A group of activist groups and Internet companies are planning a coordinated protest of U.S. National Security Agency surveillance on Feb. 11, with the hope that millions of people will join them.
Spain's data protection authority has fined Google €900,000 (US$1.2 million) and ordered the company to fall in line with the country's data protection rules without delay.
The top five U.S. mobile operators have agreed to let their customers unlock their devices and move to another provider under pressure from the U.S. Congress and Federal Communications Commission.
The French Senate has passed a law giving government officials warrantless access to live login and user location data from ISPs and websites, angering Internet companies and human rights groups.
Europe’s top legal advisor ruled on Thursday that the blanket retention of data, even to combat crime, is incompatible with fundamental rights.
Nokia has obtained permission to sell its Indian handset factory after it agreed to deposit funds as security until a dispute with the country's tax authorities is resolved.
Privacy groups have asked the U.S. FCC to declare that even "anonymized" phone records have to be protected under a privacy rule that restricts carriers from sharing customers' information without their consent.
European data protection supervisors say they are not ready for the proposed new E.U. data protection law leaving multinationals like Facebook and Google to face 28 different legal frameworks.
Negotiators on a secret trade treaty, which includes controversial intellectual property proposals, could not meet their year-end deadline for an agreement this week at Singapore.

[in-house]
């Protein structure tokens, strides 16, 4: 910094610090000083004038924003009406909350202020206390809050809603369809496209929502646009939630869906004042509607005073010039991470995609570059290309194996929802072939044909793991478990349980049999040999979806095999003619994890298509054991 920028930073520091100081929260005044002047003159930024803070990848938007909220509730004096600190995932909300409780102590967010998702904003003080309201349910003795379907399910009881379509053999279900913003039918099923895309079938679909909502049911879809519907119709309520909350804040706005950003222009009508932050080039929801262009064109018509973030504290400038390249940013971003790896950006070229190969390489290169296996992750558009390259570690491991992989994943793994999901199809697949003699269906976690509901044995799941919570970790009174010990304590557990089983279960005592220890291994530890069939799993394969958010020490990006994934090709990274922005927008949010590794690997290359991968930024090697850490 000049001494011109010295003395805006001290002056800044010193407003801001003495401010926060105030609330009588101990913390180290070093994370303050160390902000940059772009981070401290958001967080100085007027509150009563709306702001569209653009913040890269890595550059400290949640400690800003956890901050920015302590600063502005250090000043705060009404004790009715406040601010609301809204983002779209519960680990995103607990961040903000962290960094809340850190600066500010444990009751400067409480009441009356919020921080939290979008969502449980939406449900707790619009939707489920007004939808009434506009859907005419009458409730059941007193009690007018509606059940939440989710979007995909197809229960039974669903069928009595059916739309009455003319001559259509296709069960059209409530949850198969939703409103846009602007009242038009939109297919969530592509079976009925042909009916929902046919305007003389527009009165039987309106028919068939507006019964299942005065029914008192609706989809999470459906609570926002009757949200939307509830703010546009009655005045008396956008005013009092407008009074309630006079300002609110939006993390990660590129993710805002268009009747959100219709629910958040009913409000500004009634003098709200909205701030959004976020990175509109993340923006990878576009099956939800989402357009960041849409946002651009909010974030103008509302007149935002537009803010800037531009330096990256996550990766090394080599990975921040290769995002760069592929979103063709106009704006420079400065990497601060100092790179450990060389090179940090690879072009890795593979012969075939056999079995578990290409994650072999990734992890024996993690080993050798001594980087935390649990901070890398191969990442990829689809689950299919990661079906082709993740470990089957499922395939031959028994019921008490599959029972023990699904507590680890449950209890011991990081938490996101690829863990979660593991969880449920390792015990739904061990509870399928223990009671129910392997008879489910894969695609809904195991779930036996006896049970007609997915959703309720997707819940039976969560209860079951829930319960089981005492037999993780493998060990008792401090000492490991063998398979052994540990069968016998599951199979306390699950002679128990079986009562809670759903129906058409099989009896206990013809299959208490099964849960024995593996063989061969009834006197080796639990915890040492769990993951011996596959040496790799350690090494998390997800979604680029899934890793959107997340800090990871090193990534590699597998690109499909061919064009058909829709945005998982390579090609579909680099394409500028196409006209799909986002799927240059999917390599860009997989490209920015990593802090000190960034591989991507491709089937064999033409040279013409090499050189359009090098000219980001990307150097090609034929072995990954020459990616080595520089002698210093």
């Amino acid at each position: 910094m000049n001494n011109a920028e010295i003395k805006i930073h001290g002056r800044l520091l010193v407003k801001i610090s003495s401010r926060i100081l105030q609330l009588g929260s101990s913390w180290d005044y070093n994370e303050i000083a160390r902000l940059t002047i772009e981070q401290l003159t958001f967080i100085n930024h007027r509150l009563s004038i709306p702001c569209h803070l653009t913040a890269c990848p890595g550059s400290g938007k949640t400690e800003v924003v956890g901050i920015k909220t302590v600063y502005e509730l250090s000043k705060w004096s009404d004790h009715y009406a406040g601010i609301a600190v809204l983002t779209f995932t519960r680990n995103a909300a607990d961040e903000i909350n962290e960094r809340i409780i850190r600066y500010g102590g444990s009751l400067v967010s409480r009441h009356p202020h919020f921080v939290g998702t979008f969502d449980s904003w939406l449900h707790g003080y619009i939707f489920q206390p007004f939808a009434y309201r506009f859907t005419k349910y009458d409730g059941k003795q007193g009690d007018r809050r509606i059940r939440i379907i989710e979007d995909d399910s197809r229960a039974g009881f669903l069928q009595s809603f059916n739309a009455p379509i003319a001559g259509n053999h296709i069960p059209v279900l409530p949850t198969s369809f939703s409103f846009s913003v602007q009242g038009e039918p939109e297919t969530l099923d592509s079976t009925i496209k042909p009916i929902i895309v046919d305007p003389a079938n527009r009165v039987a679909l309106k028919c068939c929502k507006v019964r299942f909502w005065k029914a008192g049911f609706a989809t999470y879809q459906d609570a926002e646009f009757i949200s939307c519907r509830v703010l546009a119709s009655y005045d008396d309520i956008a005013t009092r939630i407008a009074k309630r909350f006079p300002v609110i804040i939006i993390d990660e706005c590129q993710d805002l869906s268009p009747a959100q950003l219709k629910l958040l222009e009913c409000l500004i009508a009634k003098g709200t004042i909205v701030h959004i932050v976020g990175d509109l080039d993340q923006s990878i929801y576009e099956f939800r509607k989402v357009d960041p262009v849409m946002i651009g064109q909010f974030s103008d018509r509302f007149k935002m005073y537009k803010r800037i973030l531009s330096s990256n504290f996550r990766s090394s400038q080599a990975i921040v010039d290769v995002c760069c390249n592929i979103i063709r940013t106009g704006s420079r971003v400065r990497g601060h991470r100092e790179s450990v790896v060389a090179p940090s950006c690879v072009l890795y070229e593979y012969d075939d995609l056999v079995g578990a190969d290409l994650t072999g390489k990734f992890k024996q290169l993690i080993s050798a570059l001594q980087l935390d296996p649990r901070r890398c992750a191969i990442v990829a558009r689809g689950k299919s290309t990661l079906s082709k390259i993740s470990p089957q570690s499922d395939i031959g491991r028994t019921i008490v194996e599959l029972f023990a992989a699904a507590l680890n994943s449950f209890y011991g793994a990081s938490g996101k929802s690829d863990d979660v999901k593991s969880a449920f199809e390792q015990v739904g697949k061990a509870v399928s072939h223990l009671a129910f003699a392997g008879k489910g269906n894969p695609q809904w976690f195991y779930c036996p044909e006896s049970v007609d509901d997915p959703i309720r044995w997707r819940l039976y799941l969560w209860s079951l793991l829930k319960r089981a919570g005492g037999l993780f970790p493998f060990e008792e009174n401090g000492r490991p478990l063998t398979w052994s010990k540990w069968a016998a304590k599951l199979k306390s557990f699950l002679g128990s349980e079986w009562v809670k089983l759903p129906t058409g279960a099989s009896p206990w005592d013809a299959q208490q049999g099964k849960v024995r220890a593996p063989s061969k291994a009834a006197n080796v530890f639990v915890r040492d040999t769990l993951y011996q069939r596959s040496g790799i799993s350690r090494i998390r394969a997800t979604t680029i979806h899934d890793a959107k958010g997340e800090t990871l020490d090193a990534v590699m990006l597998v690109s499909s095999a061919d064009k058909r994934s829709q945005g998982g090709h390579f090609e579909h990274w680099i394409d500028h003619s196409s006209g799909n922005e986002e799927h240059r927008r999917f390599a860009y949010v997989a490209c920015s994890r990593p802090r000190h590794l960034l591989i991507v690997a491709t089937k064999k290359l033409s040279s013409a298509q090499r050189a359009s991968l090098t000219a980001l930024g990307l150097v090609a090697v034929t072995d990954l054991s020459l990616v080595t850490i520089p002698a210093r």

The U.S. Federal Communications Commission should limit the amount of spectrum that giant mobile carriers AT&T and Verizon Communications are able to buy in an auction scheduled for mid-2015, some U.S. senators said Tuesday.
Eight top tech companies in the U.S. have asked governments around the world to reform surveillance laws and practices, and asked the U.S. to take the lead.
Explosive revelations in the past six months about the U.S. government's massive cyber-spying activities have spooked individuals, rankled politicians and enraged privacy watchdogs, but top IT executives aren't panicking -- yet.
The U.S. House of Representatives has passed a bill meant to discourage so-called patent trolls from filing multiple infringement lawsuits or demanding licensing deals over the objections of some groups representing small inventors.
The U.S. government has a huge image problem worldwide as it promotes Internet freedom on one hand and conducts mass surveillance on the other, potentially creating major problems for U.S. technology companies, a former official with President Barack...
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